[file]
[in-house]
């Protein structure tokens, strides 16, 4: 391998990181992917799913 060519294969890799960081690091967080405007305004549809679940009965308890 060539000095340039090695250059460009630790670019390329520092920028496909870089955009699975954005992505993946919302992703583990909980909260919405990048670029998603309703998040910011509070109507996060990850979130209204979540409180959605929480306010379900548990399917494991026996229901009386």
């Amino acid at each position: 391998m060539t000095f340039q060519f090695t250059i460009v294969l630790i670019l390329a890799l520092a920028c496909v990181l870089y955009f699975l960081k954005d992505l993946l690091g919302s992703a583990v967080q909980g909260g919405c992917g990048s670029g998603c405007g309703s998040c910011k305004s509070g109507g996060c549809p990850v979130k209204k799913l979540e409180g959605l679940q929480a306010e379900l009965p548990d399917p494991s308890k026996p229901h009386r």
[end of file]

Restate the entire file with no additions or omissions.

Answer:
[in-house]
């Protein structure tokens, strides 16, 4: 391998990181992917799913 060519294969890799960081690091967080405007305004549809679940009965308890 060539000095340039090695250059460009630790670019390329520092920028496909870089955009699975954005992505993946919302992703583990909980909260919405990048670029998603309703998040910011509070109507996060990850979130209204979540409180959605929480306010379900548990399917494991026996229901009386």
């Amino acid at each position: 391998m060539t000095f340039q060519f090695t250059i460009v294969l630790i670019l390329a890799l520092a920028c496909v990181l870089y955009f699975l960081k954005d992505l993946l690091g919302s992703a583990v967080q909980g909260g919405c992917g990048s670029g998603c405007g309703s998040c910011k305004s509070g109507g996060c549809p990850v979130k209204k799913l979540e409180g959605l679940q929480a306010e379900l009965p548990d399917p494991s308890k026996p229901h009386r």